Eggelston v. Nexteer Automotive Corp. et al

Filing 18

OPINION AND ORDER Granting 6 Motion to Dismiss and Dismissing Counts Five and Six of Plaintiff's Complaint. Signed by District Judge Thomas L. Ludington. (Sian, M)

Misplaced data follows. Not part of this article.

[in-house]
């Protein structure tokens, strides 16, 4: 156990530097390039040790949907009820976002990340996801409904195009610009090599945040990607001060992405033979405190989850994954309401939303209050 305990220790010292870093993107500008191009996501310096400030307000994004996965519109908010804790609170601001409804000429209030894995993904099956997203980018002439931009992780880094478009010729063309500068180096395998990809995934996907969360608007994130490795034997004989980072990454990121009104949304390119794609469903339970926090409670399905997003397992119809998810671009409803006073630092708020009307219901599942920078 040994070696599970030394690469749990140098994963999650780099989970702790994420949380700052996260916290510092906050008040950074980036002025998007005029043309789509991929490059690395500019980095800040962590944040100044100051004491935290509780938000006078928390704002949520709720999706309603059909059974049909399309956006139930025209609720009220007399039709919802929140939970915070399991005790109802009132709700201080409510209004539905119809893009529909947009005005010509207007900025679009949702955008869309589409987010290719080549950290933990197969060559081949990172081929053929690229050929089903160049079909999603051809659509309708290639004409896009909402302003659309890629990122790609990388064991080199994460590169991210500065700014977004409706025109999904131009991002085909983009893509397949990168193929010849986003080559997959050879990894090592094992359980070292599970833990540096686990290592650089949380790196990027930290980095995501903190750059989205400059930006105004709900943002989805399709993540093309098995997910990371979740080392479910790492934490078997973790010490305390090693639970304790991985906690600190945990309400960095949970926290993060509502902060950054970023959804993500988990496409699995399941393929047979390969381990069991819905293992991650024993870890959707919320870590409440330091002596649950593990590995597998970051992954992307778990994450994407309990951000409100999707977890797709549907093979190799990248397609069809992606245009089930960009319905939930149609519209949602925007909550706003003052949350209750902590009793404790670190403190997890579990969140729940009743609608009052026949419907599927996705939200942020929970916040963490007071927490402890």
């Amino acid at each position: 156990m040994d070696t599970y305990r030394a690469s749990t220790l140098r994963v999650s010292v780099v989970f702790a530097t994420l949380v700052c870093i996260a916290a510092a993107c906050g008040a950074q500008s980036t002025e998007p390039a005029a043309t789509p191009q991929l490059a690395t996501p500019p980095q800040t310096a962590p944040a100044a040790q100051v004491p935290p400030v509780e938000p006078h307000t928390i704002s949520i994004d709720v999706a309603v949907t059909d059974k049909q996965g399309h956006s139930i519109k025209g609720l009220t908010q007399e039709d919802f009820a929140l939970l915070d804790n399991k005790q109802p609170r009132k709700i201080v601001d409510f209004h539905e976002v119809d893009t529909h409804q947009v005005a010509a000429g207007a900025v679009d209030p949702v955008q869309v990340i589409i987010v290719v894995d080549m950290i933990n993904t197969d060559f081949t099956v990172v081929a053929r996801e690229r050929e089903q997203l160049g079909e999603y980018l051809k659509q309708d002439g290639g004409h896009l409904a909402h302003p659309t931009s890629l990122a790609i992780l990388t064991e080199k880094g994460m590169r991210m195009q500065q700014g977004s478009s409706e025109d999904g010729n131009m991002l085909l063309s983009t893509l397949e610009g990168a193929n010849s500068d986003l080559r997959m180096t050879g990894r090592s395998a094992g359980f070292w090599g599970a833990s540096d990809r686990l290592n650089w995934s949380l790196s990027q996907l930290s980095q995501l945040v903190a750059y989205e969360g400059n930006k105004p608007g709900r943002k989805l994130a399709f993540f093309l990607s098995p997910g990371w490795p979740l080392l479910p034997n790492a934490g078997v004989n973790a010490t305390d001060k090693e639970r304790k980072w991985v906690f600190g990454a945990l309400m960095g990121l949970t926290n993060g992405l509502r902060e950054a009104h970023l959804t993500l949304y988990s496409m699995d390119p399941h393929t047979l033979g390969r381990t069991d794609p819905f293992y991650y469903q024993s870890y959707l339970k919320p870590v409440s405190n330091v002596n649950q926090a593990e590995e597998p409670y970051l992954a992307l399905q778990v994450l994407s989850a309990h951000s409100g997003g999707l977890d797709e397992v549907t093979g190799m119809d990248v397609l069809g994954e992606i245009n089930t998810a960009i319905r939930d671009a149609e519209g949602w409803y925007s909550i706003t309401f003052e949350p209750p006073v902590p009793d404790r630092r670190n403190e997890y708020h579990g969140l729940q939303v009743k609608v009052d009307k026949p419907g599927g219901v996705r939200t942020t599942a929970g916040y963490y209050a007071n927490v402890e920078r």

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UNITED STATES DISTRICT COURT EASTERN DISTRICT OF MICHIGAN NORTHERN DIVISION ERIC EGGELSTON, Plaintiff, v. Case No. 16-cv-13368 Honorable Thomas L. Ludington NEXTEER AUTOMOTIVE CORP., et al., Defendants. __________________________________________/ OPINION AND ORDER GRANTING MOTION TO DISMISS AND DISMISSING COUNTS FIVE AND SIX OF PLAINTIFF’S COMPLAINT On September 16, 2016 Plaintiff Eric Eggelston initiated the above-captioned action by filing his complaint against his former employer, Defendant Nexteer Automotive Corporation, and his former local union, United Automobile Aerospace and Agricultural Implement Workers of America, Local 699 (“Local 699” or “the Union”). In his complaint Plaintiff alleges that Defendant Nexteer wrongfully terminated him from his A-bucket position in retaliation for his exercise of his rights under the Family Medical Leave Act (“FMLA”), 29 U.S.C. § 2601, et seq, because of his race in violation of Title VII, 42 U.S.C. § 2000e-2(a)(1), the Michigan’s ElliottLarsen Civil Rights Act (“ELCRA”), M.C.L. 37.2202, and in retaliation for opposing a violation of ELCRA in violation of MCL 37.201(a). Plaintiff also alleges that, in failing to properly represent him because of his race, Defendant Local 699 violated ELCRA’s prohibitions of race discrimination and retaliation for opposing a violation of the act. On November 3, 2016 Defendant Local 699 filed a motion to dismiss Plaintiff’s claims against it pursuant to Federal Rule of Civil Procedure 12(b)(6). See Mot. Dismiss, ECF No. 6. Defendant Local 699 argues that Plaintiff’s ELCRA claims are completely preempted by Section 301 of the Labor Management Relations Act, or, in the alternative, completely preempted by federal labor law requiring a union to fairly represent its members. Defendant Local 699 further argues that Plaintiff failed to exhaust his administrative remedies, and that his preempted claims therefore must be dismissed. For the reasons stated below, Defendant Local 699’s motion will be granted. I. Plaintiff Eric Eggelston is a resident of Saginaw County, Michigan. See Compl. ¶ 1. On or about July 1, 2010, Plaintiff was hired as an assemblyman by Defendant Nexteer, a corporation domiciled in Delaware and operating a facility in Saginaw, Michigan. Id. at ¶¶ 2, 6. As a result of his employment with Nexteer, Plaintiff became a member of Local 699, a labor organization domiciled in the state of Michigan. Id. at ¶¶ 3, 7. Local 699 is a local chapter of the International United Automobile Aerospace and Agricultural Implement Workers of America (“UAW”). He was therefore party to a Collective Bargaining Agreement (“CBA”) between Defendant Nexteer and Defendant Local 699. A. Early into his employment, Plaintiff observed that Local 699 officials were not adequately representing African-American members in filing grievances. Id. at ¶ 8. Plaintiff therefore began assisting African-American employees in filing appeals. Id. at ¶ 9. On one occasion spanning from late 2010 to early 2011, Plaintiff successfully assisted a man named Larease Williamson in appealing a wrongful discharge. Id. at ¶¶ 10-12. Following Mr. Williamson’s return to work, on March 30, 2011 Plaintiff alleges that he was assaulted by a Local 699 elected Committeeman named Joe Laurn, who allegedly threatened to retaliate against Plaintiff for providing assistance to union members with their appeals. Id. at ¶ -2- 13. Despite Plaintiff’s complaints to Nexteer’s Human Resources department, no action was taken. Id. at ¶ 14. Plaintiff’s attempt to obtain a personal protection order against Mr. Laurn from the court was also unsuccessful. Id. at ¶ 15. Finally, on January 6, 2012 Plaintiff wrote a letter to the International President of UAW regarding the March 30, 2011 assault incident and alleging that Defendant Nexteer had a practice of discriminating against Plaintiff and others on the basis of race. Id. at ¶ 15. Less than two weeks after Plaintiff sent the letter, on January 18, 2012, Defendant Nexteer suspended Plaintiff for the balance of his shift and for two weeks based on an accusation that Plaintiff had stopped the assembly line. Id. at ¶ 17. That same day Plaintiff grieved the discipline through the Union, alleging that Defendant had not followed the progressive disciplinary provisions of the CBA. Id. at ¶ 18. On March 27, 2012 Plaintiff’s grievance was settled, his discipline was reduced, and he was paid for time missed. Id. at ¶ 21. Plaintiff’s issues with Defendants continued through the 2012 calendar year. On or about April 2, 2012 Plaintiff’s supervisor, Shannon Decker, issued Plaintiff a discipline of a suspension for the balance of his shift and 30 days. Id. at ¶ 26.1 However, after serving only two days of the suspension Plaintiff was returned to work and provided pay for the two days served. Id. at ¶ 27. Then, on May 23, 2012 Ms. Decker issued Plaintiff a notice of discipline for unexcused absences from May 16 to May 18, 2012. Id. at ¶ 22. Plaintiff alleges that in March of 2012 he had requested vacation time from May 14 to May 18, 2012, which had been approved by Ms. Decker. Plaintiff further alleges that Ms. Decker had altered his request, changing the “8” of May 18 to a “5”, and then writing “2-days” next to the request. Id. at ¶ 24. In response Plaintiff filed two grievances. In the first, filed on May 24, 2012, Plaintiff demanded the removal of the 1 Plaintiff has not provided the Court with the basis of this disciplinary action. -3- attendance points assessed against him. Id. at ¶ 27. In the second, filed on May 25, 2012, Plaintiff alleged that by altering his time off request Ms. Decker had harassed him. Id. at ¶ 29. In July of 2012, Plaintiff was promoted from an assemblyman to an “A-bucket position.” Id. at ¶ 30. He therefore began reporting to Sean Higgins. Id. B. Almost two years later, on or about March 14, 2014 Plaintiff requested time off pursuant to the FMLA for sleep apnea. Compl. ¶ 31. Plaintiff was provided with forms on March 17, 2014, which he completed and returned to Defendant Nexteer on March 27, 2014. Id. at ¶¶ 3233. On April 7, 2014 Plaintiff was notified by Denny Getgood, a human resources representative, that his request was not approved. Id. at ¶ 34. That same day, Plaintiff’s Union representative, Robert Essennacher, sent Mr. Getgood an email informing him that Plaintiff did not receive sufficient notice as to why his FMLA request was being denied. Id. at ¶ 37. Mr. Getgood responded that Plaintiff’s request was being denied because Plaintiff’s condition had not required any hospital visits or overnight stays.2 Plaintiff alleges that Mr. Getgood was incorrect because he had spent two overnights at a hospital in order to undergo sleep studies. Id. at ¶ 39. In response to the denial, on April 10, 2014 Plaintiff requested that his Local 699 representative call the Civil & Human Rights committee to file a racial discrimination complaint against Mr. Getgood. Id. at ¶ 40. Plaintiff also informed Mr. Getgood of his desire to file a racial discrimination complaint against him. Id. at ¶ 41. Plaintiff followed up with Local 699 on 2 By its terms, the FMLA only covers “serious health conditions”; minor illnesses, on the other hand, are not covered by the FMLA and should be addressed through employers’ sick leave policies. See Brannon v. OshKosh B’Gosh, Inc., 897 F. Supp. 1028, 1035-36 (M.D. Tenn. 1995). A serious health condition is defined as “an illness, injury, impairment, or physical or mental condition” that involves either (1) “inpatient care (i.e., an overnight stay) in a hospital, hospice, or residential care facility” or (2) “continuing treatment by a health care provider.” 29 U.S.C. § 2611(11)(B). -4- January 27, 2015 again requesting that his representative file a civil rights complaint on his behalf, but the representative did not do so. Id. at ¶ 43. C. On September 4, 2015 Mr. Goodwin terminated Plaintiff’s employment, claiming that Plaintiff had taken a sandwich from Nexteer’s food market without paying for it. Id. at ¶ 45. Plaintiff contended that he did not steal anything, but instead had simply substituted an expired sandwich with an unexpired sandwich in accordance with market procedures. Id. at ¶ 46-49. Despite the fact that Defendant Nexteer and Defendant Local 699 had previously agreed to return two Caucasian employees to work after stealing from the market, Defendants did not reach an agreement to return Plaintiff to work. Id. at ¶ 51. Plaintiff obtained a right to sue letter from the Equal Employment Opportunity Commission on June 21, 2016. See Compl. Ex. A. Plaintiff then initiated the present action against Defendants on September 16, 2016, asserting the following six counts: (1) Race discrimination in violation of Title VII of the Civil Rights Act of 1964 by Defendant Nexteer; (2) Retaliation in violation of the FMLA by Defendant Nexteer; (3) Race discrimination in violation of ELCRA by Defendant Nexteer; (4) Retaliation in violation of ELCRA by Defendant Nexteer; (5) Race discrimination in violation of ELCRA by Defendant Local 699; and (6) Retaliation in violation of ELCRA by Defendant Local 699. See ECF No. 1. II. Defendant Local 699 now moves to dismiss Plaintiff’s claims against it for failure to state a claim upon which relief can be granted under Federal Rule of Civil Procedure 12(b)(6). A pleading fails to state a claim under Rule 12(b)(6) if it does not contain allegations that support recovery under any recognizable legal theory. Ashcroft v. Iqbal, 556 U.S. 662, 678, (2009). In -5- considering a Rule 12(b)(6) motion, the Court construes the pleading in the non-movant’s favor and accepts the allegations of facts therein as true. See Lambert, 517 F.3d at 439. The pleader need not have provided “detailed factual allegations” to survive dismissal, but the “obligation to provide the ‘grounds’ of his ‘entitle[ment] to relief’ requires more than labels and conclusions, and a formulaic recitation of the elements of a cause of action will not do.” Bell Atlantic Corp. v. Twombly, 550 U.S. 544, 555 (2007). In essence, the pleading “must contain sufficient factual matter, accepted as true, to state a claim to relief that is plausible on its face” and “the tenet that a court must accept as true all of the allegations contained in a complaint is inapplicable to legal conclusions.” Iqbal, 556 U.S. at 678-79 (quotations and citation omitted). A. In its motion to dismiss, Defendant Local 699 argues that Plaintiff’s race discrimination and retaliation claims under ELCRA are completely preempted by the Section 301 of the LMRA, or, in the alternative, preempted by the Union’s duty of fair representation. These are distinct legal doctrines. “Section 301 generally governs suits for violations of contracts between an employer and a labor organization.” In re Glass, Molders, Pottery, Plastics & Allied Workers Int’l Union, Local No. 173, 983 F.2d 725, 728 (6th Cir. 1993). Relevantly, 29 U.S.C. § 185(a) provides: “[s]uits for violation of contracts between an employer and a labor organization representing employees in an industry affecting commerce as defined in this Act, or between any such labor organizations, may be brought in any district of the United States having jurisdiction of the parties, without respect to the amount in controversy or without regard to the citizenship of the parties. Id. The Supreme Court has interpreted this statute as a complete preemption statute, holding that “when the heart of the state-law complaint is a clause in the collective bargaining agreement, that complaint arises under federal law.” Caterpillar Inc. v. Williams, 482 U.S. 386, 394 (1987) -6- (quotations, citations, and alterations omitted). In other words, “[t]he pre-emptive force of § 301 is so powerful as to displace entirely any state cause of action ‘for violation of contracts between an employer and a labor organization.’” Id. (quoting Franchise Tax Board of Cal. v. Construction Laborers Vacation Trust for Southern Cal., 463 U.S. 1 (1983)). Section 301 preemption applies whenever a state rule “purports to define the meaning or scope of a term” in a collective bargaining agreement.” Allis-Chalmers Corp. v. Lueck, 471 U.S. 202, 210 (1985) “Section 301 governs claims founded directly on rights created by collective-bargaining agreements, and also claims substantially dependent on analysis of a collective-bargaining agreement.” Caterpillar, 482 U.S. at 394 (quotations and citations omitted). In determining whether complete preemption applies, this Court must determine (1) whether proof of Plaintiff’s claims requires interpretation of the collective bargaining agreement’s terms, and (2) whether the right claimed by Plaintiff is created by the collective bargaining agreement. See DeCoe v. General Motors Corp., 32 F.3d 212, 216 (6th Cir. 1994). “If a state-law claim fails either of these two requirements, it is preempted by § 301.” Mattis v. Massman, 355 F.3d 902, 906 (6th Cir. 2004). Under this standard, preemption is even required in cases where “resolution of [the plaintiff’s] claim will not involve the direct interpretation of a precise term of the CBA, but … will require a court to address relationships that have been created through the collective bargaining process and to mediate a dispute founded upon rights created by a CBA.” DeCoe, 32 F.3d at 218 (quoting Jones v. General Motors Corp., 939 F.2d 380 (6th Cir. 1991). On the other hand, the duty of a Union to furnish fair representation arises under Section 9(a) of the LMRA. “This duty does not depend on the existence of a collective bargaining agreement. Rather, ‘it flows from the union’s statutory position as exclusive representative and exists both before and after the execution of an agreement.’” Pratt v. United Auto., Aerospace & -7- Agric. Implement Workers of Am., 939 F.2d 385, 388 (6th Cir. 1991) (citing Storey v. Local 327, 759 F.2d 517, 523 (6th Cir. 1985)). Such a claim requires inquiry into whether the state law claim alleges conduct that is within the scope of the union’s duty of fair representation, i.e., its duty “to serve the interests of all members without hostility or discrimination toward any, to exercise its discretion with complete good faith and honesty, and to avoid arbitrary conduct.” Vaca v. Sipes, 386 U.S. 171, 177 (1967); see also Thomas v. Nat’l Ass’n of Letter Carriers, 225 F.3d 1149, 1158 (10th Cir. 2000) (stating that “[w]here a plaintiff’s allegations fall within the scope of the duty of fair representation, federal labor law governs and ordinarily preempts any state-law claims based on those allegations”); BIW Deceived v. Local S6, Indus. Union of Marine & Shipbuilding Workers, 132 F.3d 824, 831-32 (1st Cir.1997) (holding that “state law is preempted whenever a plaintiff’s claim invokes rights derived from a union’s duty of fair representation”). In Maynard v. Revere Copper Products, Inc., the Sixth Circuit specifically addressed the scope of preemption in the context of duty of fair representation claims as follows: The doctrine of preemption is firmly established in labor law. The duty of fair representation relates to an area of labor law which has been so fully occupied by Congress as to foreclose state regulation. Whether union conduct constitutes a breach of the duty of fair representation is a question of federal law. Motor Coach Employees v. Lockridge, 403 U.S. 274, 299 (1971). The fact that an action for failure to fairly represent a member may be brought in a state court, see Humphrey v. Moore, 375 U.S. 335 (1964), is beside the point. Regardless of the forum in which the claim is presented, the case is controlled by federal law. Id. at 343-44. Maynard v. Revere Copper Products, Inc., 773 F.2d 733 (6th Cir. 1985) (holding that a plaintiff’s claim that a union failed to adequately represent him because of his disability in violation of M.C.L. 37.2204 was preempted by the union’s federal duty of fair representation). -8- The duty of fair representation “applies in all contexts of union activity, including contract negotiation, administration, enforcement, and grievance processing.” Merritt v. Int’l Ass’n of Machinists & Aerospace Workers, 613 F.3d 609, 619 (6th Cir. 2010). A plaintiff alleging a breach of the duty of fair representation must show that the union’s actions were “arbitrary, discriminatory, or in bad faith.” Id. To demonstrate that a union engaged in discrimination, a plaintiff must “adduce substantial evidence of discrimination that is intentional, severe, and unrelated to legitimate union objectives.” Amalgamated Ass’n v. Lockridge, 403 U.S. 274, 301 (1971). Finally, “[a] union acts in bad faith when it acts with an improper intent, purpose, or motive encompassing fraud, dishonesty, and other intentionally misleading conduct.” Merritt, 613 F.3d at 619 (internal quotations sand alterations omitted). Plaintiff specifically alleges that he was not adequately represented by the Union because of his race and his previous complaints. These allegations principally raise questions about the Union’s performance of its duty of fair representation.3 While there is currently no Section 301 claim pending against Plaintiff’s employer under the CBA, the Supreme Court has explained that a claim against a union for breach of the duty of fair representation does not require a concomitant claim against an employer for breach of a CBA. Breininger v. Sheet Metal Workers Int’l Ass’n Local Union No. 6, 493 U.S. 67, 79 (1989). i. Plaintiff argues that his claims against the Union are based upon his independent civil rights and do not fall within the Union’s duty to represent him. Plaintiff’s race discrimination claim against Defendant Union arises under M.C.L. 37.2204, which holds that a labor organization shall not: 3 Because this case is governed by the duty of fair representation and not Section 301, Plaintiff’s argument that Defendant Union has provided the Court with an incorrect version of the CBA is irrelevant at this time. -9- (a) Exclude or expel from membership, or otherwise discriminate against, a member or applicant for membership because of religion, race, color, national origin, age, sex, height, weight, or marital status. (b) Limit, segregate, or classify membership or applicants for membership, or classify or fail or refuse to refer for employment an individual in a way which would deprive or tend to deprive that individual of an employment opportunity, or which would limit an employment opportunity, or which would adversely affect wages, hours, or employment conditions, or otherwise adversely affect the status of an employee or an applicant for employment, because of religion, race, color, national origin, age, sex, height, weight, or marital status. (c) Cause or attempt to cause an employer to violate this article. (d) Fail to fairly and adequately represent a member in a grievance process because of religion, race, color, national origin, age, sex, height, weight, or marital status. Id. Plaintiff specifically alleges that the Union impermissibly discriminated against him because of his race by “failing to adequately represent him, refusing to file complaints on Plaintiff’s behalf, failing to negotiate Plaintiff’s return to work … and other actions set forth above.” Plaintiff principally relies on a non-binding, unpublished case decided in this district, Bredesen v. Detroit Federation of Musicians, Local No. 5, 165 F. Supp. 2d 647 (E. D. Mich. 2001) in support of his argument that his state law claims are not preempted. In Bredesden the plaintiff, a female employed as a “house contractor” for the Detroit Opera House, alleged that her union representatives had negotiated higher rates of pay for her male counterparts than it had negotiated on her behalf, and misrepresented her applicable pay scale. Id. at 649-50. The plaintiff also alleged that union representatives threatened and retaliated against her after she did not consult them prior to making hiring decisions. Id. at 651. The plaintiff’s complaint asserted a claim that the union had breached the duty of fair representation in violation of the LMRA and a pendent ELCRA sex discrimination claim. In finding that the ELCRA claim was not preempted, - 10 - the court determined that the plaintiff’s ELCRA claim asserted rights independent of the relevant labor contract. Bredesden is not persuasive. Plaintiff’s assertion that the Union did not adequately represent him, did not adequately file complaints on his behalf, and did not adequately negotiate on his behalf – his burden under ELCRA based on the framing of his claim – necessarily implicates the Union’s duty of fair representation. An argument to the contrary defies logic, and certainly flirts with the Plaintiff’s duty under Federal Rule of Civil Procedure 11(b). As explained by the Sixth Circuit in addressing the same statute at issue in this case, “[t]his kind of claim, a failure to represent fairly, is essentially a matter of federal law, an area of labor law which has been so fully occupied by Congress as to foreclose or to preempt state regulation.” Jones v. Truck Drivers Local Union No. 299, 838 F.2d 856, 861 (6th Cir. 1988) (finding the plaintiffs’ claim of sex discrimination brought pursuant to M.C.L. 37.2204 completely preempted) (citation omitted). See also Maynard, 773 F.2d 733 (holding that a plaintiff’s claim that a union failed to adequately represent him because of his disability in violation of M.C.L. 37.2204 was preempted by the union’s federal duty of fair representation). Federal law therefore applies to Plaintiff’s claim that the Union failed to adequately represent him due to his race. ii. In his second claim against the Union, Plaintiff alleges that the Union unlawfully retaliated against him for opposing the Union’s violations of the Act. While the ELCRA provision at issue is not identified in Plaintiff’s complaint, he appears to raise his claim under MCL 37.201(a). That provision prohibits retaliation or discrimination “against a person because the person has opposed a violation of this act, or because the person has made a charge, filed a - 11 - complaint, testified, assisted, or participated in an investigation, proceeding, or hearing under [ELCRA].” Plaintiff argues that because he challenged the Union’s inadequate representation of him and pursuit of claims on his behalf because of his race, the Union retaliated by failing to adequately negotiate with Defendant Nexteer on his behalf regarding the termination decision. In essence, Plaintiff’s assertion is that the Union failed to fairly and adequately represent him in retaliation for his claims against the Union for engaging in race discrimination. To prevail on such a claim, Plaintiff would be required to prove that the Union did not adequately negotiate a return to work because of Plaintiff’s complaints of race discrimination: In essence, an argument that the Union discriminated against him and acted in bad faith. This falls squarely within the Union’s duty of fair representation, and is therefore preempted. B. Having determined that Federal Law applies to each of Plaintiff’s claims against the Union, the next issue is whether Plaintiff’s claims should be dismissed for his failure to exhaust his internal Union remedies. A plaintiff alleging a breach of the duty of fair representation “is not required to exhaust remedies under the collective bargaining agreement because no breach [is] alleged.” Pratt, 939 F.2d 385 at 390. However, a plaintiff still may be required to exhaust intra-union remedies before bringing a federal lawsuit. Id. Whether such exhaustion is required is a matter of district court discretion. Id. In exercising this discretion, at least three factors should be relevant: first, whether union officials are so hostile to the employee that he could not hope to obtain a fair hearing on his claim; second, whether the internal union appeals procedure would be inadequate either to reactivate the employee’s grievance or to award him the full relief he seeks … ; and third, whether exhaustion of internal procedures would unreasonably delay the employee’s opportunity to obtain a judicial hearing on the merits of his claim. If any of these factors are found to exist, the court may properly excuse the employee’s failure to exhaust. - 12 - Id. (quoting Clayton v. Automobile Workers, 451 U.S. 679, 681 (1981). Plaintiff concedes that he did not exhaust his internal intra-union remedies, as established by the UAW constitution. Plaintiff’s complaint does not allege that UAW was hostile to him, that the internal appeals procedure would be inadequate, or that exhaustion would unreasonably delay his opportunity to seek judicial relief. As such, Plaintiff fails to state a claim against Defendant Local 699.4 III. Accordingly, it is ORDERED that Defendant Local 699’s motion to dismiss, ECF No. 6, is GRANTED. It is further ORDERED that Counts Five and Six of Plaintiff’s complaint, ECF No. 1, are DISMISSED. s/Thomas L. Ludington THOMAS L. LUDINGTON United States District Judge Dated: January 20, 2017 PROOF OF SERVICE The undersigned certifies that a copy of the foregoing order was served upon each attorney or party of record herein by electronic means or first class U.S. mail on January 20, 2017. s/Michael A. Sian MICHAEL A. SIAN, Case Manager 4 In his responsive motion Plaintiff seeks permission to amend his complaint. This argument will be disregarded, as this Court’s practice guidelines clearly state that “[m]otions may not be included within or appended to a response or reply, and under no circumstances may a motion be included within the text or footnotes of another motion.” - 13 -